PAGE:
As a result of Gary’s support, some have been able to find paid employment for the first time in several years.


During her prison sentence, Dawn trained as a Peer Advisor and completed the Level 3 in Information, Advice and Guidance. She realised that she enjoyed supporting others and she worked advising other prisoners on housing, education and training options. She gained a wide range of experience and then completed the Level 4 in Advice and Guidance, becoming a Senior Peer Advisor and responsible for supervising other Peer Advisors and facilitating group sessions. When Dawn became eligible for day release from prison, she volunteered with St Giles Trust. Initially, she volunteered on Peer Assist offering confidential online and over the phone support to those in need and then progressed to volunteer with the Footsteps project supporting vulnerable women prison leavers affected by mental health issues. Dawn was keen to find paid work on her release. Her volunteering had given her experience in supporting clients with employment needs. When a vacancy for a caseworker in the Employment Team arose she did not believe she had enough experience to apply. However, with encouragement she submitted an application and was offered the job.


Carl is currently working as a St Giles Trust Peer Advisor whilst serving a sentence in an open prison. His role focusses on providing employment support to other prisoners to help maximise their chances of securing a job on release. This involves delivering employment workshops to groups of prisoners and working on a one-to-one basis to help individuals create a good CV and understand how to disclose a conviction to a potential employer. Carl says that working as a Peer Advisor has helped him empathise with other people whilst being productive and gaining valuable employment experience. Coupled with his Level 3 in Information, Advice and Guidance qualification, he is now a lot more optimistic about his future and feels that he has a real chance of securing employment on release from prison himself.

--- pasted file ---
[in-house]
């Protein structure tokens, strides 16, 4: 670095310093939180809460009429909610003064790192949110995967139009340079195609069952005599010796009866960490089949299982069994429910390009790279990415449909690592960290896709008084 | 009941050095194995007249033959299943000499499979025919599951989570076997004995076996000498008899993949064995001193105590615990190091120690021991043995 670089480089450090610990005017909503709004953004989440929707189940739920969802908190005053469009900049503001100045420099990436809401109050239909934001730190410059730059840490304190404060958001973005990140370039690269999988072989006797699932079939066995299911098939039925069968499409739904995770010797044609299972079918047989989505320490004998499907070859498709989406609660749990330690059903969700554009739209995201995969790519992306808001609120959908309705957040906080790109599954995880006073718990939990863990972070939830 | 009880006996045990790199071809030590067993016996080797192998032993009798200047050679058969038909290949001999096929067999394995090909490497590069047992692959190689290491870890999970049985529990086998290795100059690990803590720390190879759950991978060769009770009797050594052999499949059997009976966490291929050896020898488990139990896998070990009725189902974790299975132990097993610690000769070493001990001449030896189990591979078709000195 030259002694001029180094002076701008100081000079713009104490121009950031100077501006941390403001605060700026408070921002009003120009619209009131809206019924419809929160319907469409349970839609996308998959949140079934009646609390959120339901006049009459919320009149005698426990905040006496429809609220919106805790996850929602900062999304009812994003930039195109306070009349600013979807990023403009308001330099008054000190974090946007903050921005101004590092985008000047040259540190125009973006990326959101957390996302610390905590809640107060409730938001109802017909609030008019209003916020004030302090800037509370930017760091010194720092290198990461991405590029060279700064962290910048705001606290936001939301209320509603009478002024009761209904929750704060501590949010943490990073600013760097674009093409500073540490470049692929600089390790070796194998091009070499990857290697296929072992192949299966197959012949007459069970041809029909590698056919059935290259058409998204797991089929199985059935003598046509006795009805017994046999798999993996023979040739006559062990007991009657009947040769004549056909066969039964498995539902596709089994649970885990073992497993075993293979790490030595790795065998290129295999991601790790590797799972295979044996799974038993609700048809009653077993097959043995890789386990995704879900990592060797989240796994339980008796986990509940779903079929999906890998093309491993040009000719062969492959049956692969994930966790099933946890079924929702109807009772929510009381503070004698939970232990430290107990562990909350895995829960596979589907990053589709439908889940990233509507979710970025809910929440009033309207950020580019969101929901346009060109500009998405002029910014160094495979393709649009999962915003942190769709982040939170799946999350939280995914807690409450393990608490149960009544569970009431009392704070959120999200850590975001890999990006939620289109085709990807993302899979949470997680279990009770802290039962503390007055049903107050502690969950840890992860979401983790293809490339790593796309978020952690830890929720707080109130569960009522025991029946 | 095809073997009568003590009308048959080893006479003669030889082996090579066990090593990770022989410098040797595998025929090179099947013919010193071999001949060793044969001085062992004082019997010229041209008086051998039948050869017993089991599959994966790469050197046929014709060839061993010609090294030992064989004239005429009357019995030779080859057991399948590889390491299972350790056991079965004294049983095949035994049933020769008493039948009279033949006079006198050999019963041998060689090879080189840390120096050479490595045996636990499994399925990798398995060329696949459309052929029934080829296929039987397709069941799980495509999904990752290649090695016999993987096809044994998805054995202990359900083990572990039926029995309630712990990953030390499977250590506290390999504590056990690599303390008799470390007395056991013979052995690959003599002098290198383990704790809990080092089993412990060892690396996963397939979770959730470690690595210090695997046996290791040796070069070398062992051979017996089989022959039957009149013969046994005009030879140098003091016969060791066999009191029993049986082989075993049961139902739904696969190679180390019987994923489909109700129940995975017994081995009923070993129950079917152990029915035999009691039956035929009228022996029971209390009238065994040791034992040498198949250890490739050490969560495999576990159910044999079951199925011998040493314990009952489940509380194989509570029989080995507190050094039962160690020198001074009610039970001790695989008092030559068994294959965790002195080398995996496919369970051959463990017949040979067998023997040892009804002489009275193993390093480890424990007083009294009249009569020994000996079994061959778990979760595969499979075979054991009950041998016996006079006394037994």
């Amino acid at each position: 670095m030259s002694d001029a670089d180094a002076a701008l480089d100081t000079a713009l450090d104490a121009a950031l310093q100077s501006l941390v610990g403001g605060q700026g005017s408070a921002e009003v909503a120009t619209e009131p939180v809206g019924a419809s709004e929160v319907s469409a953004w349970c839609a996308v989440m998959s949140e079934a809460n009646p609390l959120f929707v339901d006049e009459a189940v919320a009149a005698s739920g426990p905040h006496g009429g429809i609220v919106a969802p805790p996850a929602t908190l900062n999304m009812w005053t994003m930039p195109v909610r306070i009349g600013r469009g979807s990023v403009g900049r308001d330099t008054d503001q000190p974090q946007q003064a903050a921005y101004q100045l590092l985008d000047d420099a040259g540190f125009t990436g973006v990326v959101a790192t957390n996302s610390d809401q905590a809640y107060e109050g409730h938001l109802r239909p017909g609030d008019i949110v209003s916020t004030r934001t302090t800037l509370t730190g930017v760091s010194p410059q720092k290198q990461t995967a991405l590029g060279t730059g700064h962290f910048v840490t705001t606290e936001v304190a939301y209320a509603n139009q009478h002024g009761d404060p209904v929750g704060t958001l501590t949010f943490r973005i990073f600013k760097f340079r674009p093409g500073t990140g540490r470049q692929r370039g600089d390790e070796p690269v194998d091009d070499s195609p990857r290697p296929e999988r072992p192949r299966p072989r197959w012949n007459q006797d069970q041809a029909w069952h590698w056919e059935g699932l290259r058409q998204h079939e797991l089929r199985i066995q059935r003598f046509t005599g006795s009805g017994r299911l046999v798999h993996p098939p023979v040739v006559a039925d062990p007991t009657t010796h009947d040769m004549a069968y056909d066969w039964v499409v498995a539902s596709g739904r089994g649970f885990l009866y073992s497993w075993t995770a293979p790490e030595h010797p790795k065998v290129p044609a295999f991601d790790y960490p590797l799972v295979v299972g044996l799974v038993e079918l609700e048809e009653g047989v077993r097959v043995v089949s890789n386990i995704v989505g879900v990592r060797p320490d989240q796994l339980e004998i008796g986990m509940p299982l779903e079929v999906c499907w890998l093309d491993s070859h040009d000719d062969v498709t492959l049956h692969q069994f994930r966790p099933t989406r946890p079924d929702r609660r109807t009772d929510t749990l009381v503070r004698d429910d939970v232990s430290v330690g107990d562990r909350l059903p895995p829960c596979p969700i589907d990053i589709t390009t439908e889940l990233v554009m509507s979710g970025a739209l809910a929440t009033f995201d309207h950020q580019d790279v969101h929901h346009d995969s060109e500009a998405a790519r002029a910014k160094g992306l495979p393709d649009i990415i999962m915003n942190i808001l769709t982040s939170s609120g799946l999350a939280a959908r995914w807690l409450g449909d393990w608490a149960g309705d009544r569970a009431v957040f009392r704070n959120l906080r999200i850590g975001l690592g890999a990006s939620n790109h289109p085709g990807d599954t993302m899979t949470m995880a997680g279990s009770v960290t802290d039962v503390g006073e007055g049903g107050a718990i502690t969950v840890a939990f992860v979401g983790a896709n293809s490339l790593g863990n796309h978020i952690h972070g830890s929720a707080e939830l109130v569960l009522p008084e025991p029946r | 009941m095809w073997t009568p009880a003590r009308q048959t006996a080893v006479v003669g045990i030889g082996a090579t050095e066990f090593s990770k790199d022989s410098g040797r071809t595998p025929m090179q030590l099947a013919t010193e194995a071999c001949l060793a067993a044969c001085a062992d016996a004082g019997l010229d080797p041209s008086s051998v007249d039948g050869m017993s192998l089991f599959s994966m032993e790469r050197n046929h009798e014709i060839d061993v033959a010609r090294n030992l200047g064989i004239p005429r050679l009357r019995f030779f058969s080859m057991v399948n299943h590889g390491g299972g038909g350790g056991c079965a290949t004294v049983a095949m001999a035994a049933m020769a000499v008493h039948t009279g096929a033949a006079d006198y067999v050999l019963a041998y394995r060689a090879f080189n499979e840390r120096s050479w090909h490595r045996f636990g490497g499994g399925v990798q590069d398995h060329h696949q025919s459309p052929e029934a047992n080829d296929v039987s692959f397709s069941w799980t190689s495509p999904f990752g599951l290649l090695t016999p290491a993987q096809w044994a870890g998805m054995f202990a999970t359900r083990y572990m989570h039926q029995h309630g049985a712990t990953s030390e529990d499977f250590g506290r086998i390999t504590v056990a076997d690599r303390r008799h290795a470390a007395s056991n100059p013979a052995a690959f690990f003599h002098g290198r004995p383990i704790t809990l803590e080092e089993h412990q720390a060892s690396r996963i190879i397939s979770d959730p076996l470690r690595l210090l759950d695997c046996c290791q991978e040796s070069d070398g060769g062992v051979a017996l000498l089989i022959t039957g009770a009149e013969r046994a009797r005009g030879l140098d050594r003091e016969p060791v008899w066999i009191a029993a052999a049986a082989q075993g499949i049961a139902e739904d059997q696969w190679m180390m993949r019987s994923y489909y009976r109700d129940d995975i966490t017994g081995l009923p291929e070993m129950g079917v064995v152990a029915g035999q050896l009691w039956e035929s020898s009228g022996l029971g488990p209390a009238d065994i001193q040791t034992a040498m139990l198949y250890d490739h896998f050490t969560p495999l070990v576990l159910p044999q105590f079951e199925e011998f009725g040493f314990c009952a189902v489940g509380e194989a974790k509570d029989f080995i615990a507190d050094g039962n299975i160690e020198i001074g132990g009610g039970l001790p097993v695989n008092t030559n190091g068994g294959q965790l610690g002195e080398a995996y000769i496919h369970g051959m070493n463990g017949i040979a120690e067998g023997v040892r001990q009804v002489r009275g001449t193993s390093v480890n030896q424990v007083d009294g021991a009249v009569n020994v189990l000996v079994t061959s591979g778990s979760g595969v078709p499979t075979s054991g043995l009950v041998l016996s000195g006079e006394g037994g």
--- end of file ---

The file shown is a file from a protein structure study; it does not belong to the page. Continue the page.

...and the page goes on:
Barry works as a Peer Advisor in prison helping other prisoners with their employment needs. Typically, they work in a day job in one of the prison departments. But like many prison-based Peer Advisors, Barry also offers extra help out of goodwill as he is a trusted point of contact and approached at all hours on the wings. His advice and guidance covers a wide range of areas related to employment. Help with CVs and applications takes up much of the role alongside helping people with financial issues such as pay and tax. He has advised prisoners on business ideas and helped them to create business plans, encouraging and inspiring ideas. Barry has also worked with the prison staff to help them identify individuals who might be suitable for vacancies within the prison that management were struggling to fill. The flexibility and accessibility of Peer Advisors means they can reach many prisoners offering advice which is tailored to the needs of each individual. Barry continues to work in the prison to help others get the help they need whilst also further developing his own skills.

*Names have been changed